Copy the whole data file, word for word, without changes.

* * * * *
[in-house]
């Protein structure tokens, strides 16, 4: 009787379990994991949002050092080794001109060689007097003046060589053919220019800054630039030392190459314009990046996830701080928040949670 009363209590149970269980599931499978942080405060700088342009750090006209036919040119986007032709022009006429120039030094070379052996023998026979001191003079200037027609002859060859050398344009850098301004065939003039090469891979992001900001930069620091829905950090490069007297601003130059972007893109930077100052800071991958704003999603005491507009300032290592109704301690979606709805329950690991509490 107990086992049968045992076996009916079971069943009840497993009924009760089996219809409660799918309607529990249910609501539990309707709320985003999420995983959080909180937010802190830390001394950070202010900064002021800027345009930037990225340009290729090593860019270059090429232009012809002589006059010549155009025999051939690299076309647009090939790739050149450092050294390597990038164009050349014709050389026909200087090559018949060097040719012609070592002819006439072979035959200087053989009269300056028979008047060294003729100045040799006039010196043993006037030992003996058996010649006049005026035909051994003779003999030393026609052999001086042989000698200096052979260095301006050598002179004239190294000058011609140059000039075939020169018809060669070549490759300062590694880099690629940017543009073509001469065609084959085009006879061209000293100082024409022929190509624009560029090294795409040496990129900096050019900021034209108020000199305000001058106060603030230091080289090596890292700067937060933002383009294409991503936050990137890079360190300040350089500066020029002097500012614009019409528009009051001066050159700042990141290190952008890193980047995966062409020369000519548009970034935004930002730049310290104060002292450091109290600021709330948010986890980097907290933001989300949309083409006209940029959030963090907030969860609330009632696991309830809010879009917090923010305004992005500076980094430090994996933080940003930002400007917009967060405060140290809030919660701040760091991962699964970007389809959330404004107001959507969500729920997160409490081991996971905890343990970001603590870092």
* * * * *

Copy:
[in-house]
């Protein structure tokens, strides 16, 4: 009787379990994991949002050092080794001109060689007097003046060589053919220019800054630039030392190459314009990046996830701080928040949670 009363209590149970269980599931499978942080405060700088342009750090006209036919040119986007032709022009006429120039030094070379052996023998026979001191003079200037027609002859060859050398344009850098301004065939003039090469891979992001900001930069620091829905950090490069007297601003130059972007893109930077100052800071991958704003999603005491507009300032290592109704301690979606709805329950690991509490 107990086992049968045992076996009916079971069943009840497993009924009760089996219809409660799918309607529990249910609501539990309707709320985003999420995983959080909180937010802190830390001394950070202010900064002021800027345009930037990225340009290729090593860019270059090429232009012809002589006059010549155009025999051939690299076309647009090939790739050149450092050294390597990038164009050349014709050389026909200087090559018949060097040719012609070592002819006439072979035959200087053989009269300056028979008047060294003729100045040799006039010196043993006037030992003996058996010649006049005026035909051994003779003999030393026609052999001086042989000698200096052979260095301006050598002179004239190294000058011609140059000039075939020169018809060669070549490759300062590694880099690629940017543009073509001469065609084959085009006879061209000293100082024409022929190509624009560029090294795409040496990129900096050019900021034209108020000199305000001058106060603030230091080289090596890292700067937060933002383009294409991503936050990137890079360190300040350089500066020029002097500012614009019409528009009051001066050159700042990141290190952008890193980047995966062409020369000519548009970034935004930002730049310290104060002292450091109290600021709330948010986890980097907290933001989300949309083409006209940029959030963090907030969860609330009632696991309830809010879009917090923010305004992005500076980094430090994996933080940003930002400007917009967060405060140290809030919660701040760091991962699964970007389809959330404004107001959507969500729920997160409490081991996971905890343990970001603590870092």